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Future Proof Kilkenny

“One day we will run out of oil, it is not today or tommorro, but one day we will run out of oil and we have to leave oil before oil leaves us”. This is a quote from Dr. Birol, chief economist at the International Energy Agency in a recent interview with The Independent. His statement misses a crucial point. It is not when we run out of oil that the problems begin but when we reach the peak of oil production, the moment in time after which there will always be less and less oil. Many argue that this point was passed on July 11th 2008 (peak oil day) and that we are now on the downward slope. Since energy is a pre-requisite for economic activity it is inevitable that a declining energy supply means a declining economy. No wonder the global recession.

The interview is based on two reports recently published by the IEA, last November’s World Energy Outlook and this year’s “The Impact of the Financial and Economic Crisis on Global Energy Investment” written for the G8 Energy Ministers meeting in May of this year. In WEO 2008 the IEA carried out a detailed survey of over 800 oil fields (3/4 of global reserves) finding that those fields post-peak are declining at an average rate of approximately 6.7% per year.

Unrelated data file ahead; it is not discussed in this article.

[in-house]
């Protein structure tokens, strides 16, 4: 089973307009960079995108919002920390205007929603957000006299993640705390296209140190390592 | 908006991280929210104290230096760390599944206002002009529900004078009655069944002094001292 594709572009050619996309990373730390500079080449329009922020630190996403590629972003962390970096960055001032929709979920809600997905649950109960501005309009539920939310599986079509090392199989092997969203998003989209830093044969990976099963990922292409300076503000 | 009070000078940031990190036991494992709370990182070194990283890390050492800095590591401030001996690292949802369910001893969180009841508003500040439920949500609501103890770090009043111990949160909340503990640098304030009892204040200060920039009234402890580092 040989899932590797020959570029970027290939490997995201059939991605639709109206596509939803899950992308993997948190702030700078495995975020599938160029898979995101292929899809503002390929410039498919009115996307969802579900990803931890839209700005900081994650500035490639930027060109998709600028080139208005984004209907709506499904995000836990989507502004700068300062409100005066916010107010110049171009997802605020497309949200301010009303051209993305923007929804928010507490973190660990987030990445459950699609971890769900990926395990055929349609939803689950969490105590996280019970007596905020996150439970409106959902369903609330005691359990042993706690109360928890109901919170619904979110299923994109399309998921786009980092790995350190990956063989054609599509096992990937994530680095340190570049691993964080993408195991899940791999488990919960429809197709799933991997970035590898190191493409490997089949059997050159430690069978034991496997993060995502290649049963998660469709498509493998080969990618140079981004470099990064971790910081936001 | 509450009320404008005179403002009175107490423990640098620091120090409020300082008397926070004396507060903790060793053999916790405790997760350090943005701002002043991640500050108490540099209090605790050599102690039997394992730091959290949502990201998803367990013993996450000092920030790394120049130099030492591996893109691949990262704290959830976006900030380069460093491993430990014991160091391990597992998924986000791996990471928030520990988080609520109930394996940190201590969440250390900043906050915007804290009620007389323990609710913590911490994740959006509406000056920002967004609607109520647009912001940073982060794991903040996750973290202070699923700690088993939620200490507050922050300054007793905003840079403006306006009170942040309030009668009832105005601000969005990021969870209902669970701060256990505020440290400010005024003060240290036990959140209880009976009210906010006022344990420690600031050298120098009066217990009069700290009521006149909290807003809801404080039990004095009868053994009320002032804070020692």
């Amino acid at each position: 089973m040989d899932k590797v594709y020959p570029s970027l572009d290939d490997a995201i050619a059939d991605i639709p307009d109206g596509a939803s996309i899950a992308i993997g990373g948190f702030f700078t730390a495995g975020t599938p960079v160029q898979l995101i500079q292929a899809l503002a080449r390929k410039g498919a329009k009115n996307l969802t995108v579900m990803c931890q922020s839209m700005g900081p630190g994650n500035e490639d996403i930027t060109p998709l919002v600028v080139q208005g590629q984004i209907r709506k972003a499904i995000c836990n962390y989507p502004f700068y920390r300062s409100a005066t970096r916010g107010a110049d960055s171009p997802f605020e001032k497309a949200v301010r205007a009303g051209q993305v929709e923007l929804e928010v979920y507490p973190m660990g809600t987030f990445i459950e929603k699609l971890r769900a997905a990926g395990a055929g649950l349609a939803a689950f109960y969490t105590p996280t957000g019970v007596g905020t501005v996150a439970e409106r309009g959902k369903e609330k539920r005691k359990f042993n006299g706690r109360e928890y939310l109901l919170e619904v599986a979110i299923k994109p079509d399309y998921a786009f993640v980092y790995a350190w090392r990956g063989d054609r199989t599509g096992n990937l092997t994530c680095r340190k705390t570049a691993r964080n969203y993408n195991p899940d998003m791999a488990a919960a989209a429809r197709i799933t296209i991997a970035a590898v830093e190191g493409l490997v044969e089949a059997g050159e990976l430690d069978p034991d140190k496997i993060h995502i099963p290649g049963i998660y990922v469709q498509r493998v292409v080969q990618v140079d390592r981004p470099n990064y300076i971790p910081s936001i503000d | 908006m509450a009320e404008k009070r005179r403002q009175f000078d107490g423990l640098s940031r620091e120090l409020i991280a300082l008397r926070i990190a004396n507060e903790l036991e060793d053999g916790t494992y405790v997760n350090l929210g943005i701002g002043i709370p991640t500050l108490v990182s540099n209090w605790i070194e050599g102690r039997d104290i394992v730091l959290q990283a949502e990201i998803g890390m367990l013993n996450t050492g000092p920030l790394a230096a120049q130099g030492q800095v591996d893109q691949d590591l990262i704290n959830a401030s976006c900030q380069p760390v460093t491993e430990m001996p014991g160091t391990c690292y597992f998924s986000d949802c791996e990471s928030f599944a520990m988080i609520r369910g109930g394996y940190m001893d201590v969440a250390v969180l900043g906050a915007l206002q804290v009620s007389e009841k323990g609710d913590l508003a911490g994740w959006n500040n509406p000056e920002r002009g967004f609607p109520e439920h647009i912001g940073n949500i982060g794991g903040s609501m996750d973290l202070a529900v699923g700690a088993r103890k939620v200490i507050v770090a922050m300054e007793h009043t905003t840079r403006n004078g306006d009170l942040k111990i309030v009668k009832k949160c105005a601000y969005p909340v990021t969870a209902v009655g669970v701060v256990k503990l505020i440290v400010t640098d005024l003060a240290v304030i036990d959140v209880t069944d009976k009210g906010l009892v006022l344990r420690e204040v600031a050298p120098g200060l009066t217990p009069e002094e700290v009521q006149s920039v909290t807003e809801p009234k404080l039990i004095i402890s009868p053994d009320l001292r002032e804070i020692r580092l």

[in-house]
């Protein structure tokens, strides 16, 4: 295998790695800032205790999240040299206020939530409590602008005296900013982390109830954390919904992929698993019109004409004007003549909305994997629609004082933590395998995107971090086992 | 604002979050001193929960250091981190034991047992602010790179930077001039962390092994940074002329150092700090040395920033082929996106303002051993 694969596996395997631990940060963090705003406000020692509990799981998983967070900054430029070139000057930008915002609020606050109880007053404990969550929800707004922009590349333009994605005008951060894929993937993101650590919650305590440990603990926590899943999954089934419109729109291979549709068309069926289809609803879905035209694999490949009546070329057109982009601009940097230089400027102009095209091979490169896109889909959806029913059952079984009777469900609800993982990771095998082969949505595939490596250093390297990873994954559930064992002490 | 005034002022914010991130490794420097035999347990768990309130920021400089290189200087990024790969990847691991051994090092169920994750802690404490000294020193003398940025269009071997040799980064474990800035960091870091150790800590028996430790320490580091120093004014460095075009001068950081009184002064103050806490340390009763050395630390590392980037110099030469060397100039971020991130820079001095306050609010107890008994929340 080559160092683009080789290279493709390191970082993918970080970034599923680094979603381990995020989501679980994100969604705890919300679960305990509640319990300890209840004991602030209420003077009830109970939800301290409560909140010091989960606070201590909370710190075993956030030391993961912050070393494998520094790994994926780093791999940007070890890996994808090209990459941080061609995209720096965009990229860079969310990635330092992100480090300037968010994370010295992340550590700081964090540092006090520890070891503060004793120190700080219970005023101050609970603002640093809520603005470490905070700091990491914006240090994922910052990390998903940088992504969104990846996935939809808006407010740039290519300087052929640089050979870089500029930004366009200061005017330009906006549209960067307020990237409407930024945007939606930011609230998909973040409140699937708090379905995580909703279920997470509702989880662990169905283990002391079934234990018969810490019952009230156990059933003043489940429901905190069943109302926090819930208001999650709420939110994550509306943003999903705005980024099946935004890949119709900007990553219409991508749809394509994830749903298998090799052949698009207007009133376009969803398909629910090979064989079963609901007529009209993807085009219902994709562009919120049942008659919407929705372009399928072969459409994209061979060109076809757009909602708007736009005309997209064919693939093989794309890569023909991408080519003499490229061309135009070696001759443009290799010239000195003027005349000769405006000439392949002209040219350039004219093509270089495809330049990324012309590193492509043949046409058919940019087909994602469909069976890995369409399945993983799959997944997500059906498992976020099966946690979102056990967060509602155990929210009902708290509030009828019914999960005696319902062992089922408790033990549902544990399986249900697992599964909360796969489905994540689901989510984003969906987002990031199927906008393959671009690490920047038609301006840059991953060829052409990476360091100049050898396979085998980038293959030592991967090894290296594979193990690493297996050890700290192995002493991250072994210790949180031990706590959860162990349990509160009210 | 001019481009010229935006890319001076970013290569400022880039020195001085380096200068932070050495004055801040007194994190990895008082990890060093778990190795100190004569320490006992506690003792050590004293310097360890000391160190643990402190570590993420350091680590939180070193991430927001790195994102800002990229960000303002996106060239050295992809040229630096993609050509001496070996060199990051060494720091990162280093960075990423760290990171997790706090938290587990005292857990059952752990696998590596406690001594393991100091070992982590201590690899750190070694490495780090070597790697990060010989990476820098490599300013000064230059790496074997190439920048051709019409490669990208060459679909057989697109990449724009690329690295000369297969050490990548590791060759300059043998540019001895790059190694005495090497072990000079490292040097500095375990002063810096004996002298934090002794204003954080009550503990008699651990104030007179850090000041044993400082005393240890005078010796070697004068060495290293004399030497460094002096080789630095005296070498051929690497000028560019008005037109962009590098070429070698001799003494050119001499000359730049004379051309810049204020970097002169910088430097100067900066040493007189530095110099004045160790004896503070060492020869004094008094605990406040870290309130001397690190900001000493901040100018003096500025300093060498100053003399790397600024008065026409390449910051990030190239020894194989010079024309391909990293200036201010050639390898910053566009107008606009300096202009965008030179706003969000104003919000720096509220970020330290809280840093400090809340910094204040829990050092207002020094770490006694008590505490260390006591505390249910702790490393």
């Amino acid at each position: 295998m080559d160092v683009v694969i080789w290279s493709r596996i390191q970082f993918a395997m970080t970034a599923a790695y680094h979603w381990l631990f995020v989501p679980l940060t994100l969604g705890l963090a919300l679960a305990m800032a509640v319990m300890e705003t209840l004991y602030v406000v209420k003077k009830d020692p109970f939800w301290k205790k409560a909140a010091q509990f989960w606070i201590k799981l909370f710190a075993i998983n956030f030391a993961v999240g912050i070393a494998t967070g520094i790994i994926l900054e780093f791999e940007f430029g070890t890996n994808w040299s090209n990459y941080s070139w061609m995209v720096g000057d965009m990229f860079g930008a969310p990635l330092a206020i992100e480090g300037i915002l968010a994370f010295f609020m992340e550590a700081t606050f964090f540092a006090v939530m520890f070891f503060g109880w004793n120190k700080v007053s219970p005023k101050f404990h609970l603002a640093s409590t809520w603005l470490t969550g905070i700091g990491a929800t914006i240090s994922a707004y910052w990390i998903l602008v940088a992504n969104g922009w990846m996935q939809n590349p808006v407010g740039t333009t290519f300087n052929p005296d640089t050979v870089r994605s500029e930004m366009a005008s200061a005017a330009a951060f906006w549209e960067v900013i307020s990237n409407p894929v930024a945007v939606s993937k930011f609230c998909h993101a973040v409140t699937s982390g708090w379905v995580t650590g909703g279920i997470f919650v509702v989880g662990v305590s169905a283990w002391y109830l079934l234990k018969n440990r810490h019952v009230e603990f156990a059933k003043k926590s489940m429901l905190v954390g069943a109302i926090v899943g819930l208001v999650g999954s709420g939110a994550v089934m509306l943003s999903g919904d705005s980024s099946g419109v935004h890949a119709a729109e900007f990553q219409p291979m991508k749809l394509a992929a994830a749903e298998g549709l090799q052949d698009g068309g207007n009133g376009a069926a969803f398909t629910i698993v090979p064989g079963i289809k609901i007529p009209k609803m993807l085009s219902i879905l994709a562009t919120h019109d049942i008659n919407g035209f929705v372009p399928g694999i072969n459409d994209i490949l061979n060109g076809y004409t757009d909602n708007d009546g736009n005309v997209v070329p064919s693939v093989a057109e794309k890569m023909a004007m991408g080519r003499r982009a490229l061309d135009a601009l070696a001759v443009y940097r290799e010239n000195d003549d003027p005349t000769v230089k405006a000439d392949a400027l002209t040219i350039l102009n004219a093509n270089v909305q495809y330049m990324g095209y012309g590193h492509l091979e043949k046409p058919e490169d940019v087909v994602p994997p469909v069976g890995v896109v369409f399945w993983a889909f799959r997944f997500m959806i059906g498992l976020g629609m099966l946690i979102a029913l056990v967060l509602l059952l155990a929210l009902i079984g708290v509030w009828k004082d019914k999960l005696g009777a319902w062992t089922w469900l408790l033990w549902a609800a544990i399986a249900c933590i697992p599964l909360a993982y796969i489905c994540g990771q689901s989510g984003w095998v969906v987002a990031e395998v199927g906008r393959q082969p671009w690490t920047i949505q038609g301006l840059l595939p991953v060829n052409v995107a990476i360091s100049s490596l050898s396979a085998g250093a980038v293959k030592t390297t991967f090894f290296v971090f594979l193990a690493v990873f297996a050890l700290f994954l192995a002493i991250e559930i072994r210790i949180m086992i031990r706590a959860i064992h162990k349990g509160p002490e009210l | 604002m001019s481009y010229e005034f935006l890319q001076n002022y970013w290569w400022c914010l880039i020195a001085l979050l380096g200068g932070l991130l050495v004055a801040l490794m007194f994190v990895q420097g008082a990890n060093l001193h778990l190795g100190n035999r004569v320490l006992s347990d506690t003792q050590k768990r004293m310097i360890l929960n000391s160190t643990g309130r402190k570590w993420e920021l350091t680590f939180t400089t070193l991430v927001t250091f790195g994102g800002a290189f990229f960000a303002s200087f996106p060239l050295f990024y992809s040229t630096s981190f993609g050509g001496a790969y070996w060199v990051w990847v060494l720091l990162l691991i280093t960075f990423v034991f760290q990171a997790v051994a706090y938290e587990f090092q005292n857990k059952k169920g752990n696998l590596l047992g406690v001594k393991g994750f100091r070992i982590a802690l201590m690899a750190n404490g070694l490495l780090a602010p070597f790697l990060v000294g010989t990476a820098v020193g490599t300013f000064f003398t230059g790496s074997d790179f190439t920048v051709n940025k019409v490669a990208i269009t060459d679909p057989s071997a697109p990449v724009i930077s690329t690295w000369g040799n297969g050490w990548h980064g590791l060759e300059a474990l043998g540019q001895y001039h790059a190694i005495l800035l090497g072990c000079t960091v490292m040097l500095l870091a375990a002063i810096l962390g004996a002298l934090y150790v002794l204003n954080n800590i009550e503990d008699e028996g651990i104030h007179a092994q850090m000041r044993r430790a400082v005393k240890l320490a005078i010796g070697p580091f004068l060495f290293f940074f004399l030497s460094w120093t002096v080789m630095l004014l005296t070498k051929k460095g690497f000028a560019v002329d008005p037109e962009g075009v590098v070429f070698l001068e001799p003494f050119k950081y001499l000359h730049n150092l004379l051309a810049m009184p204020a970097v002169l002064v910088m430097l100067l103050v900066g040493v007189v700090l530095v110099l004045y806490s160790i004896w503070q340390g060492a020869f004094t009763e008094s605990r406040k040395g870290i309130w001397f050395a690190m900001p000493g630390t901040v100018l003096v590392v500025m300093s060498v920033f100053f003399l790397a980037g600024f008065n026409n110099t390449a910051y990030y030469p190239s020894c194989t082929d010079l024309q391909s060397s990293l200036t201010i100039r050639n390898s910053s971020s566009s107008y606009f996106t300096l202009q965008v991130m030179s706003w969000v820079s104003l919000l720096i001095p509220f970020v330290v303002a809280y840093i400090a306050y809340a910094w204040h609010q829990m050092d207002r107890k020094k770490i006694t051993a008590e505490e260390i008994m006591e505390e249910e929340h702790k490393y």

Post peak oil decline rates by region. IEA (2008)

The report was widely seen as a watershed in the institution’s acceptance of peak oil. Since then Dr. Birol has repeatedly warned that the fall off in energy investments as a result of the recession is undermining future energy supply – “There is now a real risk of a crunch in the oil supply after next year when demand picks up because not enough is being done to build up new supplies of oil to compensate for the rapid decline in existing fields”. The May report confirms this falling investment with a ~20% drop in fossil energy investments and a 38% drop in renewables.

Global investment in new renewables-based power generation assets. IEA (May2009)

Putting this together with projected future supply the following chart was recently published on the oil drum showing a major supply crunch in 2012.

Perhaps what is most frightening about this is the IEA’s view that the world economy can get over this and continue its exponential growth rate out to the end of the century and beyond. The forecast is for world GDP to increase at 2.7% per/year from almost 100T$ today to over 1000T$ by centuries end. Don’t they see any other limits to growth like soil fertility, fish stocks, fresh water, rare earths, stable climate, species loss to name but a few?

You can read The Independent report here and the IEA May report here .

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